• For the Deathknight, leave Strength at 0 for a long time because the only armor that requires it will be belts. Later in the game, depending on Agility-based weapon stat requirements, a bit of Strength may be necessary depending on your luck at acquiring weapons. Your benchmarks are 4, 9, and 16 -- the basic requirements for bows and staves.
    • For the Hero, you can get away with 0 Strength for a long time as well but you will miss being able to wear some armour (Guide page 368+) along the way.
      • That said, armour Strength requirements are ridiculous -- some pieces have requirements in the 20's and 30's in exchange for increased Durability, but apparently provide the same protection as a no-Strength-requirement version of the item.
      • Aim for around 16-20 to be able to use most of the Agility-based gear and some set item armor.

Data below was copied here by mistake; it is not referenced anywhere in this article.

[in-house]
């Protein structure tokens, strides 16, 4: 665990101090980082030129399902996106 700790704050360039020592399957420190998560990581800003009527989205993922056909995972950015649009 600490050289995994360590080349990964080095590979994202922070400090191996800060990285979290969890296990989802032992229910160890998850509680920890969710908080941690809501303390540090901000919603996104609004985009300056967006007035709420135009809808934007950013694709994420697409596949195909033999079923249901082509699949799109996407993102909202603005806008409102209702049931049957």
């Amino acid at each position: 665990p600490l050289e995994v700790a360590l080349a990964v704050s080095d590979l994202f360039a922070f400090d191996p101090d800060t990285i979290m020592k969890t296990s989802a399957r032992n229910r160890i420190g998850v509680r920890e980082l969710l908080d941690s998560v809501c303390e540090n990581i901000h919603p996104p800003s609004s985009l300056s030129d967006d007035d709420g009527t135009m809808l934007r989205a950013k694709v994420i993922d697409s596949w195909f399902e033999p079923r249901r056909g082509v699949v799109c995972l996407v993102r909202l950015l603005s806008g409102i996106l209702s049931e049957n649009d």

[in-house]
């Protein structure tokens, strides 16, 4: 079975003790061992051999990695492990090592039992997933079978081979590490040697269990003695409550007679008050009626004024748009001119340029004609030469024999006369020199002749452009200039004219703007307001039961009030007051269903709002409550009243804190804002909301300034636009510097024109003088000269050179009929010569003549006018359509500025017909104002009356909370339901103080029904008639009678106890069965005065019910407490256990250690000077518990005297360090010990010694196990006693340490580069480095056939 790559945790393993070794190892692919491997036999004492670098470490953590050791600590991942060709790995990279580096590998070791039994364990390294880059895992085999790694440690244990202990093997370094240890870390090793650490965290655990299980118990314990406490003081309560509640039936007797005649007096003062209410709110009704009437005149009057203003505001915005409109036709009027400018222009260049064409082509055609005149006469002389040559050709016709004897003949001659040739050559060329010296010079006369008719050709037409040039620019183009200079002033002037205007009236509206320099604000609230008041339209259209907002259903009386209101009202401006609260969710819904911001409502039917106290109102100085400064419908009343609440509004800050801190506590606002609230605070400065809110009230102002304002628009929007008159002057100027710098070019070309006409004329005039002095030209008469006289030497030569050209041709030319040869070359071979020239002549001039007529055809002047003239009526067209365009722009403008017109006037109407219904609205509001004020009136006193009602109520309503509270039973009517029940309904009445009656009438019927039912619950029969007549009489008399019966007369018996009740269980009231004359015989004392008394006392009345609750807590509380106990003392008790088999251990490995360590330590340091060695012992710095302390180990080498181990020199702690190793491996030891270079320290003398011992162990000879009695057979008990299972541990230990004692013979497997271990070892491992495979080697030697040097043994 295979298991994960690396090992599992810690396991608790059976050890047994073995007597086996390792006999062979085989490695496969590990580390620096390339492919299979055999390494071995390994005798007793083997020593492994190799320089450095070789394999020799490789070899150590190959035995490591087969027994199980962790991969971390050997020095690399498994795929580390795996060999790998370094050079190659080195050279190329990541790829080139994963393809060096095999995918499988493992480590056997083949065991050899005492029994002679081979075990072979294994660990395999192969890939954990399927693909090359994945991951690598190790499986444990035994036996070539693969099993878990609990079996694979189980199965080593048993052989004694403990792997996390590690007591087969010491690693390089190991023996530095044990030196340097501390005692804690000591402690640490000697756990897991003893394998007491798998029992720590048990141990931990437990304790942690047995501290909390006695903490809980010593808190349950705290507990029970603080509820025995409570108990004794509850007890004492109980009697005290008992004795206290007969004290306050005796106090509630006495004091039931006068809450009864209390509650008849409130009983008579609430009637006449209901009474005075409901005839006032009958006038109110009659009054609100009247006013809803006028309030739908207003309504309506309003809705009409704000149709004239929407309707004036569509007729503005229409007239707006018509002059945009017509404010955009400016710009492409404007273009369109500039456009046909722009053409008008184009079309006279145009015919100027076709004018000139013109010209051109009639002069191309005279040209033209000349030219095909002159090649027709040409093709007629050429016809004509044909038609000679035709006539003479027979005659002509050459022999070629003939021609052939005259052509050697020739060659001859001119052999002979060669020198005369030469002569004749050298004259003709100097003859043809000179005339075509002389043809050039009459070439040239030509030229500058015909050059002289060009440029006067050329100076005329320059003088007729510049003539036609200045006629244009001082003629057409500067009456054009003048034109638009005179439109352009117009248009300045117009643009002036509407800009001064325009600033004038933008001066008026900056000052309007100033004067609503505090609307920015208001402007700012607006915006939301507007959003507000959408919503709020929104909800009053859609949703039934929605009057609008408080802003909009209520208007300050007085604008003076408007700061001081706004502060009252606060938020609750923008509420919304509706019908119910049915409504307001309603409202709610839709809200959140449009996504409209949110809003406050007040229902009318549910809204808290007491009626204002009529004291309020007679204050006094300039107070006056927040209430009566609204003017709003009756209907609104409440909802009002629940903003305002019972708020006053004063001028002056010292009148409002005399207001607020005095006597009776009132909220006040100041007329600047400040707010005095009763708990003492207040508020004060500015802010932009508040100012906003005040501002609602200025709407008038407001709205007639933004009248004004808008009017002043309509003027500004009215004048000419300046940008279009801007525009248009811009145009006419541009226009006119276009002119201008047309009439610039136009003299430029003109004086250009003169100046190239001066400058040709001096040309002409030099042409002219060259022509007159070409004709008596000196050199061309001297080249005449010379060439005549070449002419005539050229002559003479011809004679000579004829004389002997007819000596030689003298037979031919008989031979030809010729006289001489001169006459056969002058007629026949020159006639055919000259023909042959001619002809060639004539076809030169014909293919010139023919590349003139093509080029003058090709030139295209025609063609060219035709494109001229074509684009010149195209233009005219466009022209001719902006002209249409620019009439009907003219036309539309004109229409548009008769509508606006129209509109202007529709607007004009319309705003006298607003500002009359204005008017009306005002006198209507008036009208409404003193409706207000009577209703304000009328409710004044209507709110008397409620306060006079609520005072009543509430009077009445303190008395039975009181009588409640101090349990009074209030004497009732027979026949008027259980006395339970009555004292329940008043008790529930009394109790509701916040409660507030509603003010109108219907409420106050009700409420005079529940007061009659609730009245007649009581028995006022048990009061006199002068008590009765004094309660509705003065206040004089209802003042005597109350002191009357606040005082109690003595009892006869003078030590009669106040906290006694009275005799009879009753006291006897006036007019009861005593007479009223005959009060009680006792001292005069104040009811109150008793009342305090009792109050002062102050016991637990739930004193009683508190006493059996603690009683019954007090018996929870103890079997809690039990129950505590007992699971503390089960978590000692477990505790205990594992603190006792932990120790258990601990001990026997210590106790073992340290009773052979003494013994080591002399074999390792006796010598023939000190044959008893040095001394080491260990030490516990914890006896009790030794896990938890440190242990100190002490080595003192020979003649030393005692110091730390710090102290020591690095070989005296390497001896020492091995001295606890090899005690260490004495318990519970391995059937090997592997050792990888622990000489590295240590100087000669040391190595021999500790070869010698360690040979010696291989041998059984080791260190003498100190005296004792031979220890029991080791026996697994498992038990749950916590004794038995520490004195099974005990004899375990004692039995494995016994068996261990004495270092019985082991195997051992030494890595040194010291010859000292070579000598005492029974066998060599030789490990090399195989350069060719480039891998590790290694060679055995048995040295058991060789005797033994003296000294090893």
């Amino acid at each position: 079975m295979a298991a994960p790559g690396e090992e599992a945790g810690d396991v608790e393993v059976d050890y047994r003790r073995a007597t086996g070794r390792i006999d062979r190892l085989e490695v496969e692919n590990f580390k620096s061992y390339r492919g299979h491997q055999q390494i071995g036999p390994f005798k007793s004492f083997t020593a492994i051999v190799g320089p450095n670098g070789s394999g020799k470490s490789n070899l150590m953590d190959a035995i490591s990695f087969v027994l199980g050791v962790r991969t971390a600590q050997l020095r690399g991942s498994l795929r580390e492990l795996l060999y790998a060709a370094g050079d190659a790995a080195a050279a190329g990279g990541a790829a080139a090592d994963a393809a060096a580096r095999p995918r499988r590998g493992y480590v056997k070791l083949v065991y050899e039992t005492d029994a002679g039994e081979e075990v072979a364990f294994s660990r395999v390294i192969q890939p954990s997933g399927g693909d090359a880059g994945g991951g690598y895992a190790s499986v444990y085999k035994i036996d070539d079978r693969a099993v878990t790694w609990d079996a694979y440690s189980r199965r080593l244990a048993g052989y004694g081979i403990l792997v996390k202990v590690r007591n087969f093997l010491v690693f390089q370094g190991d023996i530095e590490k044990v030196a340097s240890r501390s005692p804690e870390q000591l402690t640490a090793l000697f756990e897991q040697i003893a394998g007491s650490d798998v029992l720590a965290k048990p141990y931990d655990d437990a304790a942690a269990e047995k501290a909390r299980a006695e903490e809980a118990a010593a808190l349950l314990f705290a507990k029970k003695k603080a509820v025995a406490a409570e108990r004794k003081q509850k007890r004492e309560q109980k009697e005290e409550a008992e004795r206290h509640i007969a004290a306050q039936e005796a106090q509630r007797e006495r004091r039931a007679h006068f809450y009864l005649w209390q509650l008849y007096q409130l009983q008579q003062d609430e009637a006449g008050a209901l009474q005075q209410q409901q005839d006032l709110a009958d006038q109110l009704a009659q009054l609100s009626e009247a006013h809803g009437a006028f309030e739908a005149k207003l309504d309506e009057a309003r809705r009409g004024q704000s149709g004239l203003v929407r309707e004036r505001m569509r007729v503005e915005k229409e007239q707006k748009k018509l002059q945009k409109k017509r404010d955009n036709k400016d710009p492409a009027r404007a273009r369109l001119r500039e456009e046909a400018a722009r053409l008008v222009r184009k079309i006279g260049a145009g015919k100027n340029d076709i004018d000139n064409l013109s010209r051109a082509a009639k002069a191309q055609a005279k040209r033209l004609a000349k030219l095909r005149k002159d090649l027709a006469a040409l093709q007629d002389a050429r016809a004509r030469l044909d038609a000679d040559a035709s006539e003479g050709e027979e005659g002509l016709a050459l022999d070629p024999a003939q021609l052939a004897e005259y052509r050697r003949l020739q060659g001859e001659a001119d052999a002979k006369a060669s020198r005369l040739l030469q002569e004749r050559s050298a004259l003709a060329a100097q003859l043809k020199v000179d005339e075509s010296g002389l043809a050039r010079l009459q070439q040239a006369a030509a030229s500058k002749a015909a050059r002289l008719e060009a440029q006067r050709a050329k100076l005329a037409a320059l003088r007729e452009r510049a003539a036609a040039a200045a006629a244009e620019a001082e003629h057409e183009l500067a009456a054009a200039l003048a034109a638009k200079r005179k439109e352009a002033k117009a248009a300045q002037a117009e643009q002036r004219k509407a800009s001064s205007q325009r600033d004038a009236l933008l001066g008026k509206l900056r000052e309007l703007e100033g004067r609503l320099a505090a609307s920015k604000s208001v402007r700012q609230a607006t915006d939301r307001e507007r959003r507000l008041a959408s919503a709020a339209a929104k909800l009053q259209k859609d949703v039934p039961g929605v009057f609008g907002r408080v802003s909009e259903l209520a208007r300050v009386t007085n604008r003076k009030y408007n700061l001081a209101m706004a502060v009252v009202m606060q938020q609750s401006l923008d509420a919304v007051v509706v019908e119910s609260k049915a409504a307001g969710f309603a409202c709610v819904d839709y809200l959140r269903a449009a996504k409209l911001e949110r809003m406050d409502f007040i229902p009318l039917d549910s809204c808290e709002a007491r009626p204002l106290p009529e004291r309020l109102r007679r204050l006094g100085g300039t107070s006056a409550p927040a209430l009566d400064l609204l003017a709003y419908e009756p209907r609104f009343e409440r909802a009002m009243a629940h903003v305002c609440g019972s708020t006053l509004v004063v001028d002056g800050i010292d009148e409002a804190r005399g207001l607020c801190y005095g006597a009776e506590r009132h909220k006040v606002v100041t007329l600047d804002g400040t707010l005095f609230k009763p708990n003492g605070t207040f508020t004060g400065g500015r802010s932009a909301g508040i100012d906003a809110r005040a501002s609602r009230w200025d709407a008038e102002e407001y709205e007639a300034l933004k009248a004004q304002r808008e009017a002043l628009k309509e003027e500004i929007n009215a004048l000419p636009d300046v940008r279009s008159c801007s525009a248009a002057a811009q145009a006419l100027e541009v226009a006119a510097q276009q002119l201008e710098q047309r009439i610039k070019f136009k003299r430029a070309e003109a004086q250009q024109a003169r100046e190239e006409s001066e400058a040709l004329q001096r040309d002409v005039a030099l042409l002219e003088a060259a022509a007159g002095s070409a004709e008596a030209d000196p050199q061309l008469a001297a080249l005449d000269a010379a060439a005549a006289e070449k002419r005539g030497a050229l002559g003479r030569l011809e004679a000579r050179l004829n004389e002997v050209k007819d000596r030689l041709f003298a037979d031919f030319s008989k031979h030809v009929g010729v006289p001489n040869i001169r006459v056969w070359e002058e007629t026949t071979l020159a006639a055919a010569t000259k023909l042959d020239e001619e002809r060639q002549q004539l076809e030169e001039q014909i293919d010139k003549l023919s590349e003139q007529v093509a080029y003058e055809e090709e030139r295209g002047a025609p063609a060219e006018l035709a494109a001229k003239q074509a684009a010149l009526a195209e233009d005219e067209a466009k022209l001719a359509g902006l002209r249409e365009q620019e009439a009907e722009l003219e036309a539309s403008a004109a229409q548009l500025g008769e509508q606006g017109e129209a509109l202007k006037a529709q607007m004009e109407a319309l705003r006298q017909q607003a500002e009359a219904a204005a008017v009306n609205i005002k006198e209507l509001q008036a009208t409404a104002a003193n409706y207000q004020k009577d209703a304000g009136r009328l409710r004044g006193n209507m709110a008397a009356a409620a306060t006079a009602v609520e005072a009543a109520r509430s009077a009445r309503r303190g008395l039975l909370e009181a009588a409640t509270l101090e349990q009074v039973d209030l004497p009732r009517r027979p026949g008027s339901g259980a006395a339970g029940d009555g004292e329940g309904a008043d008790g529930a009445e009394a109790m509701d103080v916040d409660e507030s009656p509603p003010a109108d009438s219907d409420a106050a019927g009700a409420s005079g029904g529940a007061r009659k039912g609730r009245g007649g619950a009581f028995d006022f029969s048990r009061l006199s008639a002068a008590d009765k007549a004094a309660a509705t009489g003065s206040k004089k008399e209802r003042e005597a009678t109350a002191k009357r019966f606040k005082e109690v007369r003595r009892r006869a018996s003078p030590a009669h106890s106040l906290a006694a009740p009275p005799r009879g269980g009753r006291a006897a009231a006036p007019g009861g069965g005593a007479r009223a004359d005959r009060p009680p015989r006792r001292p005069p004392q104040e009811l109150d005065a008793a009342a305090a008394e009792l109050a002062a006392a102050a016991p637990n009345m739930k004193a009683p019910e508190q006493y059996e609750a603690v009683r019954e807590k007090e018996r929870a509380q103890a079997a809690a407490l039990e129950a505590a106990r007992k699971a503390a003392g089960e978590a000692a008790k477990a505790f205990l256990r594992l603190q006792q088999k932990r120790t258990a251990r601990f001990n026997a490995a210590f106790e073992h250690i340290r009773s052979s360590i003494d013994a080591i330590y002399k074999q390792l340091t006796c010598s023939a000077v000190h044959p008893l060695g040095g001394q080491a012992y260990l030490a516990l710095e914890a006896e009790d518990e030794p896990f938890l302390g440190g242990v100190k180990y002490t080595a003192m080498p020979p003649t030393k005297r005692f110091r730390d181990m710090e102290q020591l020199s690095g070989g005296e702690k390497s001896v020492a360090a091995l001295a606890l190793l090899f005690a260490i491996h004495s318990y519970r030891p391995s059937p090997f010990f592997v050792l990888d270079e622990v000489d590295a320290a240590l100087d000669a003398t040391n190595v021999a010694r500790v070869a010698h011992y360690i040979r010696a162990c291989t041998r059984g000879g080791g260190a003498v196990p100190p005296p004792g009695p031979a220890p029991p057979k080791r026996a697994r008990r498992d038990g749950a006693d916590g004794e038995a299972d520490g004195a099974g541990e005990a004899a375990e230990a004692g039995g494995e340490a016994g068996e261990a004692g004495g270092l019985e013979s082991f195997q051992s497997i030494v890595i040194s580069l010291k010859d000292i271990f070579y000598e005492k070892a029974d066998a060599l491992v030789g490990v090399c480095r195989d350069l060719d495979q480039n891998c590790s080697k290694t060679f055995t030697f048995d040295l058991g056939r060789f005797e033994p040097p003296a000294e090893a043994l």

• Strength of course increases damage for most weapons in some way, but so does Agility. And combined with [Warrior > Craftsmanship > Sharpen Weapon], keeping your Agility high means you can outpace most other weapons while getting the benefits of other Agility derived stats.
      • With Sharpen Weapon and specialization in Agility, even a Kitchen Knife (after Agility bonus) can be one of your best weapons, on top of having no Strength requirement and extremely low Accuracy / Speed / Initiative penalties.
      • Strength of around 9-16 should be good enough to use the better Bows, which cannot be Sharpened. But if you develop a deep enough Mana pool with Intelligence, you shouldn't need ranged weapons once we get some cheesy Nature spells and can afford a deeper Mana pool in the mid-game (around late Act 2 or Act 3).
    • Your first target number is 65: (40 to use a Ranaar Dagger or Ranaar Spear) + (25 for Sharpen level 5), which is the highest level you can learn in the main game. Since you are unlikely to get either of these, you can probably leave Agility at 40-50 for now and work on Strength if necessary, some Health, then Intelligence.
    • After this, your next Agility target number will depend on what weapon you want to use. Enchanted weapons can often have a much higher Required Agility than the unenchanted versions.
  • 200 Vitality, although you can get away with not developing this for a long time.